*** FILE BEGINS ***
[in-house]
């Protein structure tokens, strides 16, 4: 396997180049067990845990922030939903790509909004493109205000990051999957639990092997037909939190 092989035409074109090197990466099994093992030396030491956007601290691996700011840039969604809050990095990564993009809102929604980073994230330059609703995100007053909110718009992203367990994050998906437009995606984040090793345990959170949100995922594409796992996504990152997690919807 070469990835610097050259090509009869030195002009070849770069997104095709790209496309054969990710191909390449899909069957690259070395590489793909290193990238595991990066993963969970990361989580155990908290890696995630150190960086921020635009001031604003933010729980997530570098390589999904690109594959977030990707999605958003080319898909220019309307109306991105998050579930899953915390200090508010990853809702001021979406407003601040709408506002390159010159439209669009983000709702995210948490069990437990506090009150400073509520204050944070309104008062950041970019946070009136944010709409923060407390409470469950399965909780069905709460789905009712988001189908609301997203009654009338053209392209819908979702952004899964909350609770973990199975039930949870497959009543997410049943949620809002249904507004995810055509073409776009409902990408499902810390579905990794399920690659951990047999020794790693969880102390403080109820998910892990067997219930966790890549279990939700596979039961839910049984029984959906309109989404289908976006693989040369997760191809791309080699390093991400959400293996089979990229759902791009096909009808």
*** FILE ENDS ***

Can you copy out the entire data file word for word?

[in-house]
């Protein structure tokens, strides 16, 4: 396997180049067990845990922030939903790509909004493109205000990051999957639990092997037909939190 092989035409074109090197990466099994093992030396030491956007601290691996700011840039969604809050990095990564993009809102929604980073994230330059609703995100007053909110718009992203367990994050998906437009995606984040090793345990959170949100995922594409796992996504990152997690919807 070469990835610097050259090509009869030195002009070849770069997104095709790209496309054969990710191909390449899909069957690259070395590489793909290193990238595991990066993963969970990361989580155990908290890696995630150190960086921020635009001031604003933010729980997530570098390589999904690109594959977030990707999605958003080319898909220019309307109306991105998050579930899953915390200090508010990853809702001021979406407003601040709408506002390159010159439209669009983000709702995210948490069990437990506090009150400073509520204050944070309104008062950041970019946070009136944010709409923060407390409470469950399965909780069905709460789905009712988001189908609301997203009654009338053209392209819908979702952004899964909350609770973990199975039930949870497959009543997410049943949620809002249904507004995810055509073409776009409902990408499902810390579905990794399920690659951990047999020794790693969880102390403080109820998910892990067997219930966790890549279990939700596979039961839910049984029984959906309109989404289908976006693989040369997760191809791309080699390093991400959400293996089979990229759902791009096909009808």